"The Nordic nRF51822 is designed 'out-of-the-box' to be immune to other nearby 2.4-GHz transmitters [such as Bluetooth, Wi-Fi,, and many cordless phones] via its proprietary [Nordic Gazell] frequency agility protocol," continues Torstensen. "This immunity is particularly important in a concert environment as there can be thousands of Bluetooth-equipped cellphones in the audience and we can't afford any interference with our product's wireless operation otherwise the musical performance will be affected.
"The frequency agility protocol automatically looks for an adjacent clear channel if interference is detected so that it can hop to a clear channel before interference becomes severe enough to cause audible delays. In addition, the protocol transmits identical data packets across three channels simultaneously so that if one packet is lost it can be immediately replaced by an alternative one."
The nRF51822 SoC's ultra low power consumption also enables the AERO's rechargeable 3.7V 200mAh lithium-polymer battery to run for an entire day [under typical usage conditions] overcoming the difficulties of having to recharge the product half way through a performance.
"Guitarists have used stationary wired effects pedals for so long that they've learned to live with having to run over to the stompbox in the middle of a song to change effects," continues Torstensen. "But it is restrictive as the guitarist never feels comfortable venturing too far away from their pedals. Our solution is highly liberating because the guitarist can access all our effects no matter where they are on the stage - which is great for creativity and is why I think this product is the next big evolution in effects pedals."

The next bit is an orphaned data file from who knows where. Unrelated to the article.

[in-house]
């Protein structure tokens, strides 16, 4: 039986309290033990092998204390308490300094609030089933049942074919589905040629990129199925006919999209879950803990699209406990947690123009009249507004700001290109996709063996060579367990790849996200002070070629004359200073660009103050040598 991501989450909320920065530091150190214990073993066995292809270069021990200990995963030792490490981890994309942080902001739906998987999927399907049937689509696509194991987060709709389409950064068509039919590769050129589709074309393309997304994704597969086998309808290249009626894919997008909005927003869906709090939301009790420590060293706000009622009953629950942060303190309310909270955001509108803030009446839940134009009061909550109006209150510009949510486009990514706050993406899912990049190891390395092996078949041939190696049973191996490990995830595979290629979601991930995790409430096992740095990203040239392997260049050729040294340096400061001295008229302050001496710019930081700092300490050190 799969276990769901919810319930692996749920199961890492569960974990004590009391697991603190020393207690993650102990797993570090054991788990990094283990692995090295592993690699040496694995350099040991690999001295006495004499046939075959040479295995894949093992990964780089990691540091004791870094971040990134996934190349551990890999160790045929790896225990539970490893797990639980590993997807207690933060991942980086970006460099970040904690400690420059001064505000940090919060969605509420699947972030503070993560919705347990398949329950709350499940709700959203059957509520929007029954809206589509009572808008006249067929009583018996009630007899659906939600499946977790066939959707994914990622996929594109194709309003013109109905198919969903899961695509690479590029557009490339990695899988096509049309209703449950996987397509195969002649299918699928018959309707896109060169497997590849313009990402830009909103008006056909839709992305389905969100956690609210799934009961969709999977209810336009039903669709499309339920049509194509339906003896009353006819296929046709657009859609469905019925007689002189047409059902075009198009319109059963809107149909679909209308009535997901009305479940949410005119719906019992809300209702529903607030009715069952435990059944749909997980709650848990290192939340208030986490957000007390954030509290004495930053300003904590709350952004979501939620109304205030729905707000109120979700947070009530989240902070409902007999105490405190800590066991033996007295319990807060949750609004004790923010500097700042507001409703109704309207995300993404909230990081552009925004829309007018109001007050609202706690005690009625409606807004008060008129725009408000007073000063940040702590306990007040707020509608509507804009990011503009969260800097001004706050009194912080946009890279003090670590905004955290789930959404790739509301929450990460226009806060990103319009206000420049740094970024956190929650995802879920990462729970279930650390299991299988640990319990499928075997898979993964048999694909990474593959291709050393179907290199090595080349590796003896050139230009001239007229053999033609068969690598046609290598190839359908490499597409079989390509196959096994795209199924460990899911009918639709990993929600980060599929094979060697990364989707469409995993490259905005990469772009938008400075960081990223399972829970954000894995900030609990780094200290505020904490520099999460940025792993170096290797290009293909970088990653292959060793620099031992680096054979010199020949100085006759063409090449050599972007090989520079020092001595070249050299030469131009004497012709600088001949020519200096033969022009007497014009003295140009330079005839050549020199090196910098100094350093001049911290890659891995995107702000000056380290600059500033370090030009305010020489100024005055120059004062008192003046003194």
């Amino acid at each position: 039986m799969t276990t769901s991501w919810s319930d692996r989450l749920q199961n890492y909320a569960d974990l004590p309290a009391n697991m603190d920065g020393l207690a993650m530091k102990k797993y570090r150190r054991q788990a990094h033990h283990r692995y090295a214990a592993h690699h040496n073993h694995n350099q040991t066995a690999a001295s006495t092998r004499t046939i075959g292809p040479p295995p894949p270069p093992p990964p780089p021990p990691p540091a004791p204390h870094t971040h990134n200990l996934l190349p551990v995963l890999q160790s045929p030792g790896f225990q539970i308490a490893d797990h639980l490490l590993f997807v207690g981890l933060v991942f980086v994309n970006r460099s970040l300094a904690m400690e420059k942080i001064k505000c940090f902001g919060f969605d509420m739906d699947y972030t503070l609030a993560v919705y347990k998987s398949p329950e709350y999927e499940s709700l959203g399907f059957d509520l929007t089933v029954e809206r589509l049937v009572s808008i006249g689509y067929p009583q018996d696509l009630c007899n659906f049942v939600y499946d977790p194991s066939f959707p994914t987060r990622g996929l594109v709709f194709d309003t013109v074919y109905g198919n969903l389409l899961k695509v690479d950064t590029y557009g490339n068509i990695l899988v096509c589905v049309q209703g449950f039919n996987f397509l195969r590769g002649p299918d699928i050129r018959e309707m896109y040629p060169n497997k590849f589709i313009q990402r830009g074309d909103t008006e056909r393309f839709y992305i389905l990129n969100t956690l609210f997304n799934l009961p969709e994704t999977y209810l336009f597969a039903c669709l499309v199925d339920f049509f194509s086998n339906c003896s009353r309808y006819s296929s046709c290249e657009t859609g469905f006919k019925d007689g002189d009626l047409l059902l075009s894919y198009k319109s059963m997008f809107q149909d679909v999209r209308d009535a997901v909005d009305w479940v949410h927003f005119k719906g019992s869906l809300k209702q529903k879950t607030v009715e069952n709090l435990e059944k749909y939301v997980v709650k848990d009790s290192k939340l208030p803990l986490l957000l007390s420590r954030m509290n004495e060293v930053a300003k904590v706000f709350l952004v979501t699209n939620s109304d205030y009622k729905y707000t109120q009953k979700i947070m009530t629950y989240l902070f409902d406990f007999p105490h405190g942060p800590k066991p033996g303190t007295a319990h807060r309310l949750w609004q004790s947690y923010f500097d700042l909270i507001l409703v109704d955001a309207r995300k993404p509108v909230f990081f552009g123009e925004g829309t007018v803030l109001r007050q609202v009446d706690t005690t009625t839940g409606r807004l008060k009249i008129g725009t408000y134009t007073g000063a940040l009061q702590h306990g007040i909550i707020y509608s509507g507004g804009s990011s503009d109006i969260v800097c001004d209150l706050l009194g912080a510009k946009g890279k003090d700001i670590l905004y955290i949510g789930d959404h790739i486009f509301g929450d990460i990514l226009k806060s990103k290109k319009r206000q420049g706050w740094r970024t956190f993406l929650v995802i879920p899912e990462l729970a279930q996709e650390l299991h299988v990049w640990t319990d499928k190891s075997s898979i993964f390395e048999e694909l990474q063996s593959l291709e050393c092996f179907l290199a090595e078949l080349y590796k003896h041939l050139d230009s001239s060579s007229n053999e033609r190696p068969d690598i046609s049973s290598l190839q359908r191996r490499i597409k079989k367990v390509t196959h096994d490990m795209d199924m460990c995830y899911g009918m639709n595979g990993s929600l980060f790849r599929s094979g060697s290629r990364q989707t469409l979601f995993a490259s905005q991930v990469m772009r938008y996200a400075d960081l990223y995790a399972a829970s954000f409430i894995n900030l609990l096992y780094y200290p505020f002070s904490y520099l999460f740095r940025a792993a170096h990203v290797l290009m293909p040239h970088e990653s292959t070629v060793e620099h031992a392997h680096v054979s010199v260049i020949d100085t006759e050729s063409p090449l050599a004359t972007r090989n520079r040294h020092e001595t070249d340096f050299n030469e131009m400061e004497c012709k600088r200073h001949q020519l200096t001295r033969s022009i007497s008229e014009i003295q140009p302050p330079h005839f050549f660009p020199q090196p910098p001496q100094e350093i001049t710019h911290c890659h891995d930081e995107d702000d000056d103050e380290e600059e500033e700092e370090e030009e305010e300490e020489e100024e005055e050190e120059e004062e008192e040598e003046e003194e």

"Creating music with electric instruments is all about controlling sound," adds Jake Hertzog, award-winning jazz guitarist. "The fact that Aalberg's system gives the player greater 'in-the-moment' control of their sound represents a paradigm shift in what can be created with an electric guitar. To have your effects parameters at your fingertips dramatically enhances the playing experience and paves the way for infinite new musical ideas, drawn from this innovative technology."
Aalberg Audio says the EKKO EK-1 delay pedal is also just a first step and that it intends to build a full suite of AERO AE-1 compatible effects pedals in the future.
The AERO is available to order from August 27 direct from the Indiegogo campaign website for (estimated) March 2015 delivery (
aalbergaudio.com/cfaalberg ) for $249 to the first 100 'earliest-birds' and $299 to the next 150 'early birds'. A further 1000 units will then be made available for May 2015 delivery (estimated) for $299 along with 10x 5-pack 'reseller' bundles comprising 5x EKKO+AEROs for $1,250 each.
"Nordic is used to seeing many brand new and innovative applications exploiting wireless connectivity using the nRF51822 SoC," says Geir Langeland, Nordic Semiconductor's Director of Sales & Marketing, "but Aalberg Audio's invention adds a wonderful twist to a fifty-year-old product that sits at the heart of some of the most influential classic and modern music culture.
"It's also quite exciting to think that some time in the near future Nordic's technology could be at the heart of a thrilling performance from one of the contemporary guitar greats."